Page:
continuous scanning continuous penetration testing Hexway Hive

In orthodox methodologies, the above lifecycle was used to get executed once or twice a year. Continuous pentesting changes that, by introducing dynamicity to every step, as explained below:

  • Asset tracking and management: Was a new cloud VM recently deployed? Or a new laptop provisioned for an employee? As an organization grows, the number of assets being managed gets very large and fast. This poses a severe problem: you cannot protect what you don’t know about (the problem is so prevalent, that you can find memes about it in cybersecurity communities!). Automated asset tracking and management make sure nothing goes under the radar.
  • Scheduled Scanning: Vulnerability scanners are important as they might point out low-hanging fruits and compliance-related vulnerabilities. Outdated TLS certificates, weak encryption, plaintext passwords, or even low-level XSS, SQL injection, or other web attack vectors. The ability to schedule scans makes this even more powerful, to have periodic monitoring.
  • Regular Pentests: While automated scanning is good and necessary, it can never replace manual pentests. But the automated data collection can prove to be an aid to the pentest, as a list of assets, possible misconfigurations, CVEs, etc will already be present due to continuous monitoring. Then it’s the task of skilled pentesters to uncover complex vulnerabilities if any.
  • DevSecOps Approach: DevOps stands for “Development Operations”, where automated pipelines and CI/CD-based approach is taken towards development. DevSecOps adds the security facet to this, where similar pipelines and CI/CD configurations are created to improve automated security. One example could be, launching a static code analysis every time a piece of code is pushed into a Git repository, to find possible bugs.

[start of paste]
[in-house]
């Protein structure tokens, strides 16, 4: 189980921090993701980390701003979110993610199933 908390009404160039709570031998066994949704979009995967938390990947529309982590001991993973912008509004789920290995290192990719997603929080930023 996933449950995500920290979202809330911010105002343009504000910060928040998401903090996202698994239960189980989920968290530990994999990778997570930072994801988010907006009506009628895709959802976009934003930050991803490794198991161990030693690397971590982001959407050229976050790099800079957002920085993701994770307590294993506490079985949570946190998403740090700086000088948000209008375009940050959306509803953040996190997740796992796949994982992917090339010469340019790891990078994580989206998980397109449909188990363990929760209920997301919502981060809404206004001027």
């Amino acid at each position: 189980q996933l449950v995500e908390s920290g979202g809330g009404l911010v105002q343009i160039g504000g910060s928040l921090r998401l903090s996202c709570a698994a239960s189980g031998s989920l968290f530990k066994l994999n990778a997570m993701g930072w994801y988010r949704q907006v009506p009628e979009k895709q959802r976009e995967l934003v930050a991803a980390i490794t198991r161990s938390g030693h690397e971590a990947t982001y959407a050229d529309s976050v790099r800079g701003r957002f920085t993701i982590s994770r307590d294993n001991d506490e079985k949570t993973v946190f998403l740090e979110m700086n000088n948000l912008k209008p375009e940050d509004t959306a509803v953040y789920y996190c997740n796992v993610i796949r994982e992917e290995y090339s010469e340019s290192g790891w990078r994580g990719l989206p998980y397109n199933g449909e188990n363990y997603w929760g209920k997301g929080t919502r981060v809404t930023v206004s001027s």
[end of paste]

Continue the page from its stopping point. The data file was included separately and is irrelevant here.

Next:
A robust continuous pentest program keeps you head-to-head with the mercurial threat landscape and gives you an edge over the attackers still using tried and tested ways to break into systems.

continuous pentest scanning Hexway Hive


Out with the old, in with the new. Continuous pentest should be an essential part of any organization's security program if they care about securing their systems. A combination of automated pipelines, scanning, and manual pentests by skilled security professionals ensures a blanket cover from breaches.

A lot of tools are present that aid in this process of setting up continuous pentests. CI/CD tools, scanners, monitoring tools, and a lot many more. Our very own Hexway Hive is a fantastic offering for PTaaS and continuous pentesting requirements: an efficient solution to keep track of everything that happens in a pentest and provide a single interface for communications between pentesters and clients. And with the addition of Hexway Apiary in your program, you’ll have extended abilities for real-time updates, and data tracking. 

While the attackers need just one lapse in your security, you must fix every gap in every nook and corner. Continuous pentesting is one such mechanism that will allow you to scour through the mazes of your digital assets and plug the loopholes.